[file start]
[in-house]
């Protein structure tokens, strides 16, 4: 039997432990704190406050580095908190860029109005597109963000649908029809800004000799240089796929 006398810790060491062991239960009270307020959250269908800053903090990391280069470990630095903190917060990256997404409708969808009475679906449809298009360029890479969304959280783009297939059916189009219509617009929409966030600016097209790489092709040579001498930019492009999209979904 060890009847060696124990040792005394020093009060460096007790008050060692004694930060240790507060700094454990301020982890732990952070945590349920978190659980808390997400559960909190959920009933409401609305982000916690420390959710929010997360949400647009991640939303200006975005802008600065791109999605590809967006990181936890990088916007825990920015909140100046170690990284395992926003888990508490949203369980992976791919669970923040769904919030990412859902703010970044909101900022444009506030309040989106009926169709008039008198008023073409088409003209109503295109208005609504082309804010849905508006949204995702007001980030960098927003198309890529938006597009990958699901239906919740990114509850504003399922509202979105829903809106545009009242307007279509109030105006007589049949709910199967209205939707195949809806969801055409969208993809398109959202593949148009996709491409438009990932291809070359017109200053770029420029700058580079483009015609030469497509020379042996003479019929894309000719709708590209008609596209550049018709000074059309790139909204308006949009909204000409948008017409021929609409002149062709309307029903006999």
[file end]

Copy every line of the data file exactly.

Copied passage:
[in-house]
């Protein structure tokens, strides 16, 4: 039997432990704190406050580095908190860029109005597109963000649908029809800004000799240089796929 006398810790060491062991239960009270307020959250269908800053903090990391280069470990630095903190917060990256997404409708969808009475679906449809298009360029890479969304959280783009297939059916189009219509617009929409966030600016097209790489092709040579001498930019492009999209979904 060890009847060696124990040792005394020093009060460096007790008050060692004694930060240790507060700094454990301020982890732990952070945590349920978190659980808390997400559960909190959920009933409401609305982000916690420390959710929010997360949400647009991640939303200006975005802008600065791109999605590809967006990181936890990088916007825990920015909140100046170690990284395992926003888990508490949203369980992976791919669970923040769904919030990412859902703010970044909101900022444009506030309040989106009926169709008039008198008023073409088409003209109503295109208005609504082309804010849905508006949204995702007001980030960098927003198309890529938006597009990958699901239906919740990114509850504003399922509202979105829903809106545009009242307007279509109030105006007589049949709910199967209205939707195949809806969801055409969208993809398109959202593949148009996709491409438009990932291809070359017109200053770029420029700058580079483009015609030469497509020379042996003479019929894309000719709708590209008609596209550049018709000074059309790139909204308006949009909204000409948008017409021929609409002149062709309307029903006999």